• Food biotechnology 239

    primary packaging is open, and because of public concerns about environmental protection [20]. Edible coatings and films can be advantageously used on meat and meat products with the following benefits [39]. Moisture loss reduction during storage of fresh or frozen meats; retention of juices from fresh meat and poultry when packed in plastic trays; oxidation/reduction of lipids and myoglobin; reduction of spoilage and pathogen microorganisms on the surface of coated meats; and restriction of volatile flavor loss and foreign odor pick up. In this chapter it is intended to give an account on the new developments on whey protein edible films. Characteristics of whey proteins, formation of edible films using whey proteins, and the mechanical and physicochemical properties of such films are disclosed. Finally, an account is given on the antimicrobial properties of edible antimicrobial whey protein based films as well as their possible applications in the food industry. Whey proteins Whey is the yellow-green liquid that separates from the curd during manufacture of cheese and casein [96]. In the recent past commercial cheese manufacturers treated whey as sewage or returned it to dairy farms for pig feeding or field spreading. However, since whey generates a biochemical oxygen demand as high as 38,000 mg/L[53], environmental concerns and regulations have become and important issue. Financial costs of disposal have made it profitable to further process whey, especially its protein and lactose for use as food ingredients. Whey protein has been used in confectionery, bakery and ice cream products, infant formula, health foods, and sports bars. Recent investigations aimed to find new uses of whey protein, have made use of the ability of processed whey protein (80 to 90% by weight) to form films and coatings on the surface of food products [7, 108]. Riedel [89], estimated a worldwide annual production of liquid whey of 118 million tons, which is equivalent to about 7 million tons of whey solids. However, in 1995 about 62% of total whey production was used in some application, but the remaining 38% of whey proteins (270,000 tons) were still available as valuable food ingredients. In the USA about 51.2% of the liquid whey produced was used by the food industry [1]. The whey protein is of high quality, since it has all essential amino acids, and a biological value higher than egg or casein proteins [69]. Whey protein has also some functional properties of interest to the food industry, such as solubility, emulsification, foaming, gelation, and viscosity development [2, 110]. Whey proteins represent about 20% of milk proteins, and four proteins represent more than 80% of total protein: β-lactoglobulin (β-LG), α-lactalbumin (α-LA), bovine serum albumin (BSA) and immunoglobulins (Ig) (Table 1).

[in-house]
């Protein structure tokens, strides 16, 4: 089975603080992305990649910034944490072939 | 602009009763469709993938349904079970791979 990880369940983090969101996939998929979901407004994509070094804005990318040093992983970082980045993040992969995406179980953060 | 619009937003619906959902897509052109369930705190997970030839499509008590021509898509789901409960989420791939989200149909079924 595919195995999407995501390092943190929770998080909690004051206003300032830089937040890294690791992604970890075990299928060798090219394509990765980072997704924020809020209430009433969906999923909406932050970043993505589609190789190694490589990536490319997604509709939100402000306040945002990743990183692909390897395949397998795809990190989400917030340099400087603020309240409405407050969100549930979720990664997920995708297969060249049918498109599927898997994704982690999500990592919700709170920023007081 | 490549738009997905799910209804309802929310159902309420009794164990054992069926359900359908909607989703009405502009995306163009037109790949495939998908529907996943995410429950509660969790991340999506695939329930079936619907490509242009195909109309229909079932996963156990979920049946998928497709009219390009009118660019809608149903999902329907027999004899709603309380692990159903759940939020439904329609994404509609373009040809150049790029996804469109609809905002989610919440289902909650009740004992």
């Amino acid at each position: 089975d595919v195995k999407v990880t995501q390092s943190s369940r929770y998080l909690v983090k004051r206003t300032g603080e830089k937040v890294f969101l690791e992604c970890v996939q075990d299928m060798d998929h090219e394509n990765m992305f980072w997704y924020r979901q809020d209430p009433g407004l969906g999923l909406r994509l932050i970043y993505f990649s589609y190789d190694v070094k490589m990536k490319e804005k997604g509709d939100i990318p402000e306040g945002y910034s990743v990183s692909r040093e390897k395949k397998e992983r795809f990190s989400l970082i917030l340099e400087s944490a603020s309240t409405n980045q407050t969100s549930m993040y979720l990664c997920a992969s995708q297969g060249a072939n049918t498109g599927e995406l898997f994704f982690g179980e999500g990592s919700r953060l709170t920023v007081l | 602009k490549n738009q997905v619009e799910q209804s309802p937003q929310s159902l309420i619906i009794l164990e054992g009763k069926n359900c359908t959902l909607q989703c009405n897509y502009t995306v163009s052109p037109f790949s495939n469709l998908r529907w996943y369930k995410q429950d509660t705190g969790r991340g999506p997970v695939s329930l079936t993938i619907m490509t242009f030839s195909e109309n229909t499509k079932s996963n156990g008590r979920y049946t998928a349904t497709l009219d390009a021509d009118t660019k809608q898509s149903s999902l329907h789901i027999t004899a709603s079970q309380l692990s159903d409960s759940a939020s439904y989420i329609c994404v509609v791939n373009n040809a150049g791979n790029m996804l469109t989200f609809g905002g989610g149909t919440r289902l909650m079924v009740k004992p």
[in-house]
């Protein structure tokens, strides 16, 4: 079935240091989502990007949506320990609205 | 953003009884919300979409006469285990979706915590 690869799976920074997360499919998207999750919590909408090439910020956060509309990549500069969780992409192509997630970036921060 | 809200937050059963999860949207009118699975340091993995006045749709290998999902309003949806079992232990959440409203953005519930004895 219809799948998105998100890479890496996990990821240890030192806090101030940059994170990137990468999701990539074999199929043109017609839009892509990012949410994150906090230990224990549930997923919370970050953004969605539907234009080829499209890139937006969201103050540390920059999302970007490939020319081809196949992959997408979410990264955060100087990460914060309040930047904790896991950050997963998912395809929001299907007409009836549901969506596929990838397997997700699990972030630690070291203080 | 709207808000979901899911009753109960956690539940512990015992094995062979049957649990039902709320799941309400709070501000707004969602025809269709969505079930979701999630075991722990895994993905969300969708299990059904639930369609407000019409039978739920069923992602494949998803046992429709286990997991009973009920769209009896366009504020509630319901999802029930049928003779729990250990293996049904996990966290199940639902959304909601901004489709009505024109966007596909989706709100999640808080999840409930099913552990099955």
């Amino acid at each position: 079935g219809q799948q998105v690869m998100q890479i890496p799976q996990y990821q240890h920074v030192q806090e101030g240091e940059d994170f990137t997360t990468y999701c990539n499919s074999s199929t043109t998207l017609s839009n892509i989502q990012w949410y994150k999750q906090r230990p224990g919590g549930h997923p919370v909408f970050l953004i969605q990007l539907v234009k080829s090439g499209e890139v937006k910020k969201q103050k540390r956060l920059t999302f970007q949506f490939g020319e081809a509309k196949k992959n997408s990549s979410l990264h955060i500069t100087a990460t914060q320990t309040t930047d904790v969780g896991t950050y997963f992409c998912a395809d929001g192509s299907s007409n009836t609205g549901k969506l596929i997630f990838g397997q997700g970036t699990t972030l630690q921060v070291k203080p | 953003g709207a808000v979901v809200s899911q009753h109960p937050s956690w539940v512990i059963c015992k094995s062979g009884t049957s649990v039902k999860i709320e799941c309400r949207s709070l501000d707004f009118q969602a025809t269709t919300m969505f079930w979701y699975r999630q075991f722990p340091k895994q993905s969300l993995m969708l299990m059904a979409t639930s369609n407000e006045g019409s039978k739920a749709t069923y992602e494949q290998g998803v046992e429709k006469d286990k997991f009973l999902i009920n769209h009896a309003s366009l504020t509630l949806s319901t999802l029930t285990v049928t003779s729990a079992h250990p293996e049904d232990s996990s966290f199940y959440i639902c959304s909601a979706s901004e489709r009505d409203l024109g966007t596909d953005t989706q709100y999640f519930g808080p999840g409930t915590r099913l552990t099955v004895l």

• Regalado, C. et al. 240